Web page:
Although they are venomous, eastern massasaugas are extremely secretive and shy, and do their best to avoid people whenever possible. Furthermore, these snakes are extremely rare in Wisconsin, so you don’t need to worry about them. As long as you keep an eye out when you venture into the outdoors and give wildlife appropriate respect, you have no need to fear rattlesnakes in Wisconsin.
Wisconsin’s Rattlesnake Mimics
Although rattlesnakes in Wisconsin are very rare, there are many other snake species in the state that are often misidentified as rattlesnakes. This is due to their similar colors and patterns, and because of their defense mechanisms. Many of Wisconsin’s snakes vibrate their tails when they feel threatened. If they vibrate their tails against gravel, vegetation, or dry leaves, it can make a rattling sound, much like a rattlesnake. Some of these snakes also act surprisingly aggressive when they try to scare off predators, whereas the two rattlesnakes in Wisconsin are typically nonaggressive and shy. Here are a few examples of rattlesnake mimics in Wisconsin.
Eastern Fox Snake
|Eastern Fox Snake|
|Range||All of Wisconsin|
Found all over the state of Wisconsin, the eastern fox snake may look like a venomous snake, but it is completely harmless to humans! These snakes have tan bodies with reddish-brown blotches or patches, and often mimic rattlesnakes when they feel threatened. Many people mistake eastern fox snakes for rattlesnakes, or even for copperhead snakes (although they are no copperhead snakes in Wisconsin). Eastern fox snakes common in prairies, old fields, meadows, and forests, and grow between 36-56 inches long.
Bullsnake or Gopher Snake
Another rattlesnake mimic in Wisconsin is the bullsnake or gopher snake, a large snake that grows between 50-80 inches long. These are some of the biggest and heaviest snakes living in Wisconsin and have rather thick bodies like timber rattlesnakes. However, bullsnakes have round pupils (as opposed to the vertical pupils of rattlesnakes) and are completely harmless to humans. Although they can have colors and patterns similar to a rattlesnake, bullsnakes often have colors that change along their back. Some snakes almost look like three separate snakes that somehow got fused together! Bullsnakes live in western Wisconsin in oak savannas, oak and pine barrens, and sand prairies.
|Range||Southern 2/3 of Wisconsin|
Another harmless snake in Wisconsin is the eastern milk snake, a medium-sized snake that grows 24-36 inches long with smooth scales. Milk snakes live in the southern 2/3 of Wisconsin, typically in pastures, prairies, forests, savannas, vacant lots, and around farm buildings or older homes. They have light brown or gray bodies with three rows of brown or red-brown blotches with black borders along their backs. Most milk snakes also have a “V”- or “Y”- shaped mark on top of their heads.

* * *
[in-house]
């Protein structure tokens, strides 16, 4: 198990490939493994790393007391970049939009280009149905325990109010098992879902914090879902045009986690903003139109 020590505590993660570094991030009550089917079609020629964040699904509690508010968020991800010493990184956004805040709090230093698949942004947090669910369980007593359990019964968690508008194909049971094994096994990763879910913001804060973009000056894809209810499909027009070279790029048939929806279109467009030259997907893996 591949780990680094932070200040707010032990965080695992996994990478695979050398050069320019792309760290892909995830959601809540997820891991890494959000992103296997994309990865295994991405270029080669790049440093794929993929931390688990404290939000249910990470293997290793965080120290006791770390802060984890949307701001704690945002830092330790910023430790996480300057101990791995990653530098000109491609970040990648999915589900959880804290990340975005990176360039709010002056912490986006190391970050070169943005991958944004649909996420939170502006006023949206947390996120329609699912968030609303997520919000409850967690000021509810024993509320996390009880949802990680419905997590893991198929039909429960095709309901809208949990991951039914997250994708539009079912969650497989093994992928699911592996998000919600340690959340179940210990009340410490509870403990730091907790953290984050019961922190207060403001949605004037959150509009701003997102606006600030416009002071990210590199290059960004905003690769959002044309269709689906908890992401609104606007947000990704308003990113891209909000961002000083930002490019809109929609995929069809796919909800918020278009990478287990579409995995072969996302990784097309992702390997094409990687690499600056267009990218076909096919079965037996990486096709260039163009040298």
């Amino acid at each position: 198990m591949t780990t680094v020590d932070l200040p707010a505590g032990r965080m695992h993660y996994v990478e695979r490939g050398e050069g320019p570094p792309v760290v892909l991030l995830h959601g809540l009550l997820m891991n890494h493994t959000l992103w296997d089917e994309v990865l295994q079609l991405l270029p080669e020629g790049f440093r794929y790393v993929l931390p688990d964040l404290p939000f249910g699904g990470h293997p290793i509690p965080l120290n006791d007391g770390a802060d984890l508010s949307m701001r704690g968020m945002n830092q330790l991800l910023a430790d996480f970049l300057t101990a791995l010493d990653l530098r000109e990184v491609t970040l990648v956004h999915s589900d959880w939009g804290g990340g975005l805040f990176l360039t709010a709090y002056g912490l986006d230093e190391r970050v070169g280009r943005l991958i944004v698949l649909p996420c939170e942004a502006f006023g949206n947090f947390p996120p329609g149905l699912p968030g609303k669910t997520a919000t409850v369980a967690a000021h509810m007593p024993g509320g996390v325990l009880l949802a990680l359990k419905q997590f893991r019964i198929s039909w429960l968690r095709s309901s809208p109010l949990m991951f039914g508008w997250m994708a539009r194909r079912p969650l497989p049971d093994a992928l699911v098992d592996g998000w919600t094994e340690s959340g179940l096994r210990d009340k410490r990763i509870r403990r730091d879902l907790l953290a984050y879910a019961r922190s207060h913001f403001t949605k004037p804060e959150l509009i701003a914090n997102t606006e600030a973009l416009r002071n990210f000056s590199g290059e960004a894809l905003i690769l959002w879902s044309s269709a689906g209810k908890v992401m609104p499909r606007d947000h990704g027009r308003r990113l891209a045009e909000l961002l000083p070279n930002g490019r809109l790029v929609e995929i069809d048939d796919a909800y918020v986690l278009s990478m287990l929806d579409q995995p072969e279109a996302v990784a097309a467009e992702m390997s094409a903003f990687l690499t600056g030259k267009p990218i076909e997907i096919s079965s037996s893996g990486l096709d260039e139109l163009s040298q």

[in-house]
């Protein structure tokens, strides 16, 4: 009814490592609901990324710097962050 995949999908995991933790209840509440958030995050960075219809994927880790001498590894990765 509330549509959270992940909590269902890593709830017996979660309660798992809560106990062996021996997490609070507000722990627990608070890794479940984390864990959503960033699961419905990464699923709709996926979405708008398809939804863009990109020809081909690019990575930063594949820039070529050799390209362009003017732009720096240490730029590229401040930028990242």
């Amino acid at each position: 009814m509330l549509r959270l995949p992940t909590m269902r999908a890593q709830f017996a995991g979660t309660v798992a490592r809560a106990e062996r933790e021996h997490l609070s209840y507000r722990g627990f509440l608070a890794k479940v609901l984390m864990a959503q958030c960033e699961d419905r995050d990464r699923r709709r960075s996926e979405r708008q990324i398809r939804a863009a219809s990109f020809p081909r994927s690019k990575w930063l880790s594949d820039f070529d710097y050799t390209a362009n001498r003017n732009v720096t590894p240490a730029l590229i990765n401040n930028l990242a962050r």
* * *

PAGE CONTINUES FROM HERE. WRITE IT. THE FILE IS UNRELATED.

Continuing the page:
Common Water Snake
|Common Water Snake|
|Range||All of Wisconsin, in or near bodies of water|
A rather formidable-looking snake, the common water snake has a heavy body with keeled scales and can grow between 24-40 inches long. These snakes live all over Wisconsin anywhere there is water, usually in or close to clean rivers. They eat fish, amphibians, and crayfish, and can often be seen swimming through the water or basking on rocks or in branches hanging over the water. People often get scared thinking these snakes are cottonmouths, but don’t worry—there are no cottonmouths in Wisconsin. Water snakes are not venomous, but they can have a bit of an angry attitude and bite hard, so it is best to leave them alone.
- Why Do Rattlesnakes Have a Rattle on Their Tails?
- When Do Rattlesnakes Lose their Rattles?
- Do Baby Rattlesnakes Have Rattles?
- Baby Rattlesnakes: 5 Amazing Facts & 5 Pictures
- Do Rattlesnakes Lay Eggs?
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FAQs (Frequently Asked Questions)
What are the two types of rattlesnakes in WIsconsin?
The two rattlesnakes in Wisconsin are the Eastern Massasauga Rattlesnake and Timber Rattlesnake.
Are timber rattlesnakes aggressive?
Although timber rattlesnakes are quite venomous and can be dangerous, they are extremely calm and rarely strike.
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- Wisconsin Department of Natural Resources, Available here: https://dnr.wi.gov/topic/EndangeredResources/Animals.asp?mode=detail&SpecCode=ARADE03011
- Wisconsin Department of Natural Resources, Available here: https://dnr.wi.gov/topic/EndangeredResources/Animals.asp?mode=detail&SpecCode=ARADE02040
- Wisconsin Department of Natural Resources, Available here: https://dnr.wi.gov/topic/WildlifeHabitat/herps.asp?mode=table&group=Snakes
- Environmental Education for Kids, Available here: https://www.eekwi.org/animals/reptiles